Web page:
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CPF review looking at more flexible options

Central Provident Fund (CPF) members may get more options in deciding on how much they want to save, instead of a one-size fits all approach to retirement funding.

Focusing on how much each individual needs is an approach that the CPF review will consider.

Manpower Minister Tan Chuan-Jin said: "When you are looking at different levels of payouts, there are different amounts that they need to save and they need to keep in their CPF."

Speaking to the media in a wide-ranging interview on manpower issues, he said the advisory panel set up by the Government in September to review the CPF should have its first set of recommendations ready early next year.

Mr Tan indicated a shift from the current approach, where the Government stipulates one Minimum Sum for all members.

"I think we are looking at perhaps various options available and then tied to those options, the differing amounts that you need to accumulate," The Straits Times quoted him as saying.

"We realised that that's the thing because actually people do have different needs and people are looking at different requirements."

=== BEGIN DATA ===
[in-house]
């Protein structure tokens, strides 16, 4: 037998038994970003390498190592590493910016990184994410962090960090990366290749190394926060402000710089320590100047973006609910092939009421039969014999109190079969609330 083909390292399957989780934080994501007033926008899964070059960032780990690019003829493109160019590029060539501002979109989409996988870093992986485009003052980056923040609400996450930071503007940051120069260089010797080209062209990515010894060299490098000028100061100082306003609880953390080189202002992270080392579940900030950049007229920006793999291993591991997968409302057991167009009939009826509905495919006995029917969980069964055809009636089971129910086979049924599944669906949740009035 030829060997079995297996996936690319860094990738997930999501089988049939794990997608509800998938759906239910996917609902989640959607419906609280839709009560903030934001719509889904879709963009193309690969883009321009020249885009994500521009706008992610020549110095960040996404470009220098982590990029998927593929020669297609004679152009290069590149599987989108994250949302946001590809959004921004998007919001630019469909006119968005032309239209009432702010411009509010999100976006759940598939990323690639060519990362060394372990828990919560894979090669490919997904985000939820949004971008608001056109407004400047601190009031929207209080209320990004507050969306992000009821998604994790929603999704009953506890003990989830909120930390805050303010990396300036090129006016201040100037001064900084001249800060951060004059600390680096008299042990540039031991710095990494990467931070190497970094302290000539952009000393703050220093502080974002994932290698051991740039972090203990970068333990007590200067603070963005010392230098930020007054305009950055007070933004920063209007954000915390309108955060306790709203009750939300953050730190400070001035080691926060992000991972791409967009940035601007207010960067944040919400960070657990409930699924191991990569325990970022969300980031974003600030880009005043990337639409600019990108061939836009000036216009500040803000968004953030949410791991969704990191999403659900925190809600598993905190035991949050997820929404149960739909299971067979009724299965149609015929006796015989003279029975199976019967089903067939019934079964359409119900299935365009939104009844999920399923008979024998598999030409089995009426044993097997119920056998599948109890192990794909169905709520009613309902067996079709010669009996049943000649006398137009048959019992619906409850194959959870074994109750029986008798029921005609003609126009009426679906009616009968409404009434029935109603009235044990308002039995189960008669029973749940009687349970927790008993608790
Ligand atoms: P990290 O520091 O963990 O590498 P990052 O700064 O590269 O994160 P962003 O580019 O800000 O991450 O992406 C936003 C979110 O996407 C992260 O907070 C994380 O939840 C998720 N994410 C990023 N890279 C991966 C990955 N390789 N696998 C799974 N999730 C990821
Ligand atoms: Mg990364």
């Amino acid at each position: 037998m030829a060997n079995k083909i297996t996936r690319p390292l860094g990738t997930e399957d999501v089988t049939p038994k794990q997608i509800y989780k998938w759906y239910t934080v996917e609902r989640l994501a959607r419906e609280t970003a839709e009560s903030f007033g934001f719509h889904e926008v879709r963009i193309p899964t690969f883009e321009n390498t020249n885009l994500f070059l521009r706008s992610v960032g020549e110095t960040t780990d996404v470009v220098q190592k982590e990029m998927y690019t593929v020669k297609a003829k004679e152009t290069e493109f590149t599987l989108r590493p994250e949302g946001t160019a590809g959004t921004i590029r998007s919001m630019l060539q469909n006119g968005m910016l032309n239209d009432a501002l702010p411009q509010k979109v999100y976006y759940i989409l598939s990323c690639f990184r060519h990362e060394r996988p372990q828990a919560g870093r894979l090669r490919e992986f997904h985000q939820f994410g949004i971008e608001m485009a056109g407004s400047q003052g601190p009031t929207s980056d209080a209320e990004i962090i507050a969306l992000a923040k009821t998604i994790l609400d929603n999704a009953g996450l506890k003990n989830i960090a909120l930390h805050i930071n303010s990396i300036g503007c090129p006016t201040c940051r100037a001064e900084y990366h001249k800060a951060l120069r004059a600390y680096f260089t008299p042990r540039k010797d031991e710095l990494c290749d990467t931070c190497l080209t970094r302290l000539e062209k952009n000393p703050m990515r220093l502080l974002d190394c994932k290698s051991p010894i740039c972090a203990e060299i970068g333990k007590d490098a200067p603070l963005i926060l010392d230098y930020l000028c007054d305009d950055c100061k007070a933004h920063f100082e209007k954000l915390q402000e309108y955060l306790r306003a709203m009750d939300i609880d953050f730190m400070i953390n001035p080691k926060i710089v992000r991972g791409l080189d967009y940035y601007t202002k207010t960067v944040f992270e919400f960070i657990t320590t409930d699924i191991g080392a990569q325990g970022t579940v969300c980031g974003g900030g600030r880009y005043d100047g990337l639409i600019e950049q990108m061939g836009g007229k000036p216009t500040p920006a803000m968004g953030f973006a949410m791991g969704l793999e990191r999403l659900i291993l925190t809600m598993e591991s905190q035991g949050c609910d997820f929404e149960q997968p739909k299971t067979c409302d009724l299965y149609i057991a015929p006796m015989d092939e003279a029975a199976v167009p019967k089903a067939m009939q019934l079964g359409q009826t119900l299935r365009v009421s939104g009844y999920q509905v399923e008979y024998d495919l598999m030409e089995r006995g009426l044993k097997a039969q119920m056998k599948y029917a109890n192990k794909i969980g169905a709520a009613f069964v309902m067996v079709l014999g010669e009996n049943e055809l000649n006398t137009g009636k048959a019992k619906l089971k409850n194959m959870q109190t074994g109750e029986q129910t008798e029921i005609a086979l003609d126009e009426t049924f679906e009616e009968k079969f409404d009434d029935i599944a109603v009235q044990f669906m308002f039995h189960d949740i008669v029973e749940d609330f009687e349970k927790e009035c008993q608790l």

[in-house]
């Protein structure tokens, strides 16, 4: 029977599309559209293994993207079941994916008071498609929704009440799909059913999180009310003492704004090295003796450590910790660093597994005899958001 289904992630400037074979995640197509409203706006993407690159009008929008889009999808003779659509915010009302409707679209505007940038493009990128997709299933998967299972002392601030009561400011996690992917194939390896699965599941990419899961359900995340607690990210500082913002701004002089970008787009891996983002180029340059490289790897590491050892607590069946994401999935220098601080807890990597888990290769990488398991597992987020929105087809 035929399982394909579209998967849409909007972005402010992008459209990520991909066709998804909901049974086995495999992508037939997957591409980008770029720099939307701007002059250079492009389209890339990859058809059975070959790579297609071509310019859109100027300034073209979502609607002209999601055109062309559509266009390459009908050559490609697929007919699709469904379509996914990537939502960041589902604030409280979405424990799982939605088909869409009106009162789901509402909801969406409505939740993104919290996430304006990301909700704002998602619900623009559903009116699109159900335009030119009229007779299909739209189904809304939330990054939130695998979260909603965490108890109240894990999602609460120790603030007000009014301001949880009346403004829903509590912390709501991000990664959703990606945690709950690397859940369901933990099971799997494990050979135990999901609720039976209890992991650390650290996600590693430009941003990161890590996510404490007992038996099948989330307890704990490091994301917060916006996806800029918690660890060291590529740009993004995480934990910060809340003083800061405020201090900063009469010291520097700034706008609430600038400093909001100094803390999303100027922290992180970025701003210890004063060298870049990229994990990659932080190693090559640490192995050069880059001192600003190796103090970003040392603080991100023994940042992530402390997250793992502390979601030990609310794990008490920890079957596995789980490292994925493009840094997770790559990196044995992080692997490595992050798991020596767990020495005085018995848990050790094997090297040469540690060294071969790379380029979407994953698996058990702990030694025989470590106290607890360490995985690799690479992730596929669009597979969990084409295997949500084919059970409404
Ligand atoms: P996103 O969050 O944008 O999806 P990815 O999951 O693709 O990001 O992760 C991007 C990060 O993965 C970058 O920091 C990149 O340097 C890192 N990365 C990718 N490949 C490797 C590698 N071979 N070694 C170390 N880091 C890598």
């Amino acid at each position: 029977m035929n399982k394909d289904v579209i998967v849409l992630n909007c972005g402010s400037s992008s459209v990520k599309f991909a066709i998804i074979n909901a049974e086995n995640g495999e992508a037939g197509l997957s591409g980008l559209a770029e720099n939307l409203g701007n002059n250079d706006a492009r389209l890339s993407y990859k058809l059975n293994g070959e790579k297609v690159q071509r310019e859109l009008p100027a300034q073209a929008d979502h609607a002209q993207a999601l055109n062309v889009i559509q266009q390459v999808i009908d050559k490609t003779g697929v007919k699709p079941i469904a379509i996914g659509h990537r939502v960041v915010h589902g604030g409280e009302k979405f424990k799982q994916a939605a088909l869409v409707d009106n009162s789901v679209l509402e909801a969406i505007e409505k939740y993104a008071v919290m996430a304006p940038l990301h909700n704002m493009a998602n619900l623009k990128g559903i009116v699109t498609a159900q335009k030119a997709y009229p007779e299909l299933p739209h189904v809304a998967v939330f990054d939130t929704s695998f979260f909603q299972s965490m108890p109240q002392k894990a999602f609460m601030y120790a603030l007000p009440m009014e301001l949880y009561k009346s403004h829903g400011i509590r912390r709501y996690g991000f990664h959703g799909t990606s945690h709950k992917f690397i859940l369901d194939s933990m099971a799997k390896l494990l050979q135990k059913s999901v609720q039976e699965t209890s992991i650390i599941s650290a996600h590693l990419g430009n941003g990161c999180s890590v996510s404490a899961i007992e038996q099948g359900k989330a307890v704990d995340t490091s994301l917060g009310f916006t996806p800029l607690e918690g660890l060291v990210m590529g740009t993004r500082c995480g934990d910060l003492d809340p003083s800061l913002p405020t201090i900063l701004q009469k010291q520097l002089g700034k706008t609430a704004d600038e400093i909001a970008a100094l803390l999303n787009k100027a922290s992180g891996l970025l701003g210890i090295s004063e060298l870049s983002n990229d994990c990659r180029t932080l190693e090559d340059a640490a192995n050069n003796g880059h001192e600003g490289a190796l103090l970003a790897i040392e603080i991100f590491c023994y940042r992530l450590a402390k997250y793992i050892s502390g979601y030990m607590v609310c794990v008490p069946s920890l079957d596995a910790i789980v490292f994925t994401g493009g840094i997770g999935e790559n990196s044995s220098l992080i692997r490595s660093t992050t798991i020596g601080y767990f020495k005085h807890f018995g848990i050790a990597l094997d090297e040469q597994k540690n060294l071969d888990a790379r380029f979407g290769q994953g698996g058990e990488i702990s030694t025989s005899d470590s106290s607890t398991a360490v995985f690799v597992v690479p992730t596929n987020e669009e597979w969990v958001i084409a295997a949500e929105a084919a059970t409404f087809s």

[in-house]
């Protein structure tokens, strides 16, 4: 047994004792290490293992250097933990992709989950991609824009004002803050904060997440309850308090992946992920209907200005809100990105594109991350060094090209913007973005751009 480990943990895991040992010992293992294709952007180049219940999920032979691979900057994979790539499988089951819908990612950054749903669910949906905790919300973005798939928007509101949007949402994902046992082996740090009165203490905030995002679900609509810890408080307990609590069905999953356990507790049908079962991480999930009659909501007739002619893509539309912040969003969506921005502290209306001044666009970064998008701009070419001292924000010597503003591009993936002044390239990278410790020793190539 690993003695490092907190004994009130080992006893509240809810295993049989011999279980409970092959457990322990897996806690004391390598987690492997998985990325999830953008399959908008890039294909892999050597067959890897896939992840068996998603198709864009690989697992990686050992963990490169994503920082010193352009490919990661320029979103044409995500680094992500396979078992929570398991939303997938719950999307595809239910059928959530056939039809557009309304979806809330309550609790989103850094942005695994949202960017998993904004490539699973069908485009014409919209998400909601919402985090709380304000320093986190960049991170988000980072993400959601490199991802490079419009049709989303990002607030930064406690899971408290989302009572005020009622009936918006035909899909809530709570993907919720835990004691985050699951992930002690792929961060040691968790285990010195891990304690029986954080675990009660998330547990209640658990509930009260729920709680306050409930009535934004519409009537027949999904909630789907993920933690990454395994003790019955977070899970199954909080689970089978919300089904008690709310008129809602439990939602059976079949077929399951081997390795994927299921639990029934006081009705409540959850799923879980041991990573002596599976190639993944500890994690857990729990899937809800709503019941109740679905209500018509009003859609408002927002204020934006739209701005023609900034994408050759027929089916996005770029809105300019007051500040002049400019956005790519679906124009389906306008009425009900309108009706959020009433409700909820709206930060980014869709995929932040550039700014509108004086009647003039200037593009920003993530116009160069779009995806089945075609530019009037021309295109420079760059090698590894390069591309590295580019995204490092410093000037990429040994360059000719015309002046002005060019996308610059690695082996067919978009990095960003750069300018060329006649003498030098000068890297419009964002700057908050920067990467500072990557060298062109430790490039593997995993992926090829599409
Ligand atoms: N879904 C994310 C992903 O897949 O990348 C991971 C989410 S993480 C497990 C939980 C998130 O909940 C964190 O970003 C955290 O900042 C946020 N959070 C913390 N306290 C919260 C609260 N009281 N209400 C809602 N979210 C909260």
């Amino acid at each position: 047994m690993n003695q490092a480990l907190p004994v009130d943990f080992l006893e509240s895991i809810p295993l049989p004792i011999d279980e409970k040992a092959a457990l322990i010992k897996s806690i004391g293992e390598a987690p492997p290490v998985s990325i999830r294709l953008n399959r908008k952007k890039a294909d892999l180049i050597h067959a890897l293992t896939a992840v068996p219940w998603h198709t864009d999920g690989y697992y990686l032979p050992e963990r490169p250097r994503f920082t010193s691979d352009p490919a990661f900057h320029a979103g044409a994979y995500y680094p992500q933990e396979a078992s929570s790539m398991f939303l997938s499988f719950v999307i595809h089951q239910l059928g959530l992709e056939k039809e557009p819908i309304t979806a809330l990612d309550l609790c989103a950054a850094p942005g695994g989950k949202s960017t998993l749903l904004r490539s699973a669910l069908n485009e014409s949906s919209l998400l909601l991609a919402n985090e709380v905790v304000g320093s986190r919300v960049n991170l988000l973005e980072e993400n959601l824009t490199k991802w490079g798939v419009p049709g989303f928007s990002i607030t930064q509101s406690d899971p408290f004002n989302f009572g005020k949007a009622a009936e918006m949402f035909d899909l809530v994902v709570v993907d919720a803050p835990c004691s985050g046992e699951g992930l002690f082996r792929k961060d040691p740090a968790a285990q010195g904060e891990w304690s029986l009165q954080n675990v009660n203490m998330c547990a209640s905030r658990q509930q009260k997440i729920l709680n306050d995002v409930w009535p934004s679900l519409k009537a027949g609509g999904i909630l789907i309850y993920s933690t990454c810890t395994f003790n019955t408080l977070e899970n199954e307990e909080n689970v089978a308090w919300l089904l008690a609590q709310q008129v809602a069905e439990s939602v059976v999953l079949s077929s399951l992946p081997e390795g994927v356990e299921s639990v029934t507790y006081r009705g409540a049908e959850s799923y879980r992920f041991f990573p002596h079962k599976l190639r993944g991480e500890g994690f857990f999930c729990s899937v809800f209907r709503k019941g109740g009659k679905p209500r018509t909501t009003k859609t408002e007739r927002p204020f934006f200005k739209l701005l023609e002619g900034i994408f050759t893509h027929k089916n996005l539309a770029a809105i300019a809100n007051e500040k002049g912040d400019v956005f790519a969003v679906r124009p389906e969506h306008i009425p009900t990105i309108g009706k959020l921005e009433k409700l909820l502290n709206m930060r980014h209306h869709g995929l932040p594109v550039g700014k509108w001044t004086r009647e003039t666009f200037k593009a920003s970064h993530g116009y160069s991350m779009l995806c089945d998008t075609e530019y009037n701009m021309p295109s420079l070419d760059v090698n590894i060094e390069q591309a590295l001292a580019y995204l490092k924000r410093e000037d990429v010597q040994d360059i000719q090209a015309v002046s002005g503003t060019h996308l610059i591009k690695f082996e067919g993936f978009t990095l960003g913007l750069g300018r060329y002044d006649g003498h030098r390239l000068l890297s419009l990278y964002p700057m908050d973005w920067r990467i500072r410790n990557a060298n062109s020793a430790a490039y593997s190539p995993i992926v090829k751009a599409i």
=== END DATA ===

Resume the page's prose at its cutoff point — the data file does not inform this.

But he also cautioned that having too many options could mean over-complicating the CPF, which is already a complaint among many people.

The panel has to deal with varying demands on CPF, with many people wanting more flexibility in using their own savings.

"There are individuals who feel that this is my money and therefore why should I not be allowed to take it out," Mr Tan said.

"But I think the idea really is to help provide every individual with at least a basic savings plan of sorts... for the long term."

In the interview, he also covered issues such as rehiring workers beyond the age of 65 and raising productivity.

The Government will use the law to compel firms to rehire workers until age 67 in "two to three years time", he said, urging firms to use the incentives that the Government is planning to announce early next year to make the transition.

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